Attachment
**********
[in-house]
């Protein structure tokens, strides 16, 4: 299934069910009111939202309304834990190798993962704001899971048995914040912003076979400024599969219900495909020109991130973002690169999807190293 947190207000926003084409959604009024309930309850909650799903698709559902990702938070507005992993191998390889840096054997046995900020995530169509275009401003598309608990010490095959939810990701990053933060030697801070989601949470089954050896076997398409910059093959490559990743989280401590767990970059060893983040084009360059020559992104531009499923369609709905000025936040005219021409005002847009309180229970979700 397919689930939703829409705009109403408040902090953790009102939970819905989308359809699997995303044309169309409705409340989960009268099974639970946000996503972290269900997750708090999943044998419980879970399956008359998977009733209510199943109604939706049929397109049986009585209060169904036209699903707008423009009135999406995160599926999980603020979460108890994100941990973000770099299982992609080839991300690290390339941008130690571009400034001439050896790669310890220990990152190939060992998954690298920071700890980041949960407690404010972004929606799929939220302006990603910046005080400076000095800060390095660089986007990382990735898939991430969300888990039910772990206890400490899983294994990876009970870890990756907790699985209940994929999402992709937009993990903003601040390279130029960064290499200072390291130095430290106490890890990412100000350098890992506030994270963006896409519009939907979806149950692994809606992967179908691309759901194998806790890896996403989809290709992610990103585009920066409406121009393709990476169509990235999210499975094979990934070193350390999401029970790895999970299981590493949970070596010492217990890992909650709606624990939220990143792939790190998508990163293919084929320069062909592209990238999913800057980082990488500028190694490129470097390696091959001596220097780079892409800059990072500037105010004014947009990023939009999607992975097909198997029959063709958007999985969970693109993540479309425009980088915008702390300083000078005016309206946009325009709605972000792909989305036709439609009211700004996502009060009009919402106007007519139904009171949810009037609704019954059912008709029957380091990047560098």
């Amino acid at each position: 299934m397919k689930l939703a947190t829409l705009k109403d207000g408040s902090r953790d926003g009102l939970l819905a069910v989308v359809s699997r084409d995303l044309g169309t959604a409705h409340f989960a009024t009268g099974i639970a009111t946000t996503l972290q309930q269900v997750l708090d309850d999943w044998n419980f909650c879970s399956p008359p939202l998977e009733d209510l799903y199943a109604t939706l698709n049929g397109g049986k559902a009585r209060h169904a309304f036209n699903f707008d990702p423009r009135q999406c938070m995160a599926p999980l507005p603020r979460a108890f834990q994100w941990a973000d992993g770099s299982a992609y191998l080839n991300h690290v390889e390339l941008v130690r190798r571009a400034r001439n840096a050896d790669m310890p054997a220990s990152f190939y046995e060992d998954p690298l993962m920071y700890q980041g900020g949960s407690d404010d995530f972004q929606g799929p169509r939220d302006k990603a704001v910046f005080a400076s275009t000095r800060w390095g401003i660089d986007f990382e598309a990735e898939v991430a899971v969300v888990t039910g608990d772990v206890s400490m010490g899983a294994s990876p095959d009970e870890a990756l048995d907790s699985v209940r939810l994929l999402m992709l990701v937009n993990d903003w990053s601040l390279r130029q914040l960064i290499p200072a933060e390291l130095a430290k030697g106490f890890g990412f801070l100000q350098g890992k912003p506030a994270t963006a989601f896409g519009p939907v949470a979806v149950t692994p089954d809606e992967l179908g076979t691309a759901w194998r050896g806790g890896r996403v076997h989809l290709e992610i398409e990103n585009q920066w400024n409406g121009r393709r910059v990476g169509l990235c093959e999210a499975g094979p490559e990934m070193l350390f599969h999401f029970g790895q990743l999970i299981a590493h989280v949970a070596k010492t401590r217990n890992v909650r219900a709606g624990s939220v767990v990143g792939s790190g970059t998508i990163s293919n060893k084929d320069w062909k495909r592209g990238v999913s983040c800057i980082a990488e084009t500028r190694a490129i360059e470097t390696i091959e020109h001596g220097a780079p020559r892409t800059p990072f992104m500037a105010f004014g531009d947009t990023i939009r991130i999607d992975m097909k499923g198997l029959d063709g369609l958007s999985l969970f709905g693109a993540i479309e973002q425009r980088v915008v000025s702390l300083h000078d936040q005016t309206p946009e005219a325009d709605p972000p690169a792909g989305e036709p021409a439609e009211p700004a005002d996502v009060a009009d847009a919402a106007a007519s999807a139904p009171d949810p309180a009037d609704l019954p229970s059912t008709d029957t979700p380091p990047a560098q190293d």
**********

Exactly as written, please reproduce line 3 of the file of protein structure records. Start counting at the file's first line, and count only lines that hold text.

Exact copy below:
């Amino acid at each position: 299934m397919k689930l939703a947190t829409l705009k109403d207000g408040s902090r953790d926003g009102l939970l819905a069910v989308v359809s699997r084409d995303l044309g169309t959604a409705h409340f989960a009024t009268g099974i639970a009111t946000t996503l972290q309930q269900v997750l708090d309850d999943w044998n419980f909650c879970s399956p008359p939202l998977e009733d209510l799903y199943a109604t939706l698709n049929g397109g049986k559902a009585r209060h169904a309304f036209n699903f707008d990702p423009r009135q999406c938070m995160a599926p999980l507005p603020r979460a108890f834990q994100w941990a973000d992993g770099s299982a992609y191998l080839n991300h690290v390889e390339l941008v130690r190798r571009a400034r001439n840096a050896d790669m310890p054997a220990s990152f190939y046995e060992d998954p690298l993962m920071y700890q980041g900020g949960s407690d404010d995530f972004q929606g799929p169509r939220d302006k990603a704001v910046f005080a400076s275009t000095r800060w390095g401003i660089d986007f990382e598309a990735e898939v991430a899971v969300v888990t039910g608990d772990v206890s400490m010490g899983a294994s990876p095959d009970e870890a990756l048995d907790s699985v209940r939810l994929l999402m992709l990701v937009n993990d903003w990053s601040l390279r130029q914040l960064i290499p200072a933060e390291l130095a430290k030697g106490f890890g990412f801070l100000q350098g890992k912003p506030a994270t963006a989601f896409g519009p939907v949470a979806v149950t692994p089954d809606e992967l179908g076979t691309a759901w194998r050896g806790g890896r996403v076997h989809l290709e992610i398409e990103n585009q920066w400024n409406g121009r393709r910059v990476g169509l990235c093959e999210a499975g094979p490559e990934m070193l350390f599969h999401f029970g790895q990743l999970i299981a590493h989280v949970a070596k010492t401590r217990n890992v909650r219900a709606g624990s939220v767990v990143g792939s790190g970059t998508i990163s293919n060893k084929d320069w062909k495909r592209g990238v999913s983040c800057i980082a990488e084009t500028r190694a490129i360059e470097t390696i091959e020109h001596g220097a780079p020559r892409t800059p990072f992104m500037a105010f004014g531009d947009t990023i939009r991130i999607d992975m097909k499923g198997l029959d063709g369609l958007s999985l969970f709905g693109a993540i479309e973002q425009r980088v915008v000025s702390l300083h000078d936040q005016t309206p946009e005219a325009d709605p972000p690169a792909g989305e036709p021409a439609e009211p700004a005002d996502v009060a009009d847009a919402a106007a007519s999807a139904p009171d949810p309180a009037d609704l019954p229970s059912t008709d029957t979700p380091p990047a560098q190293d």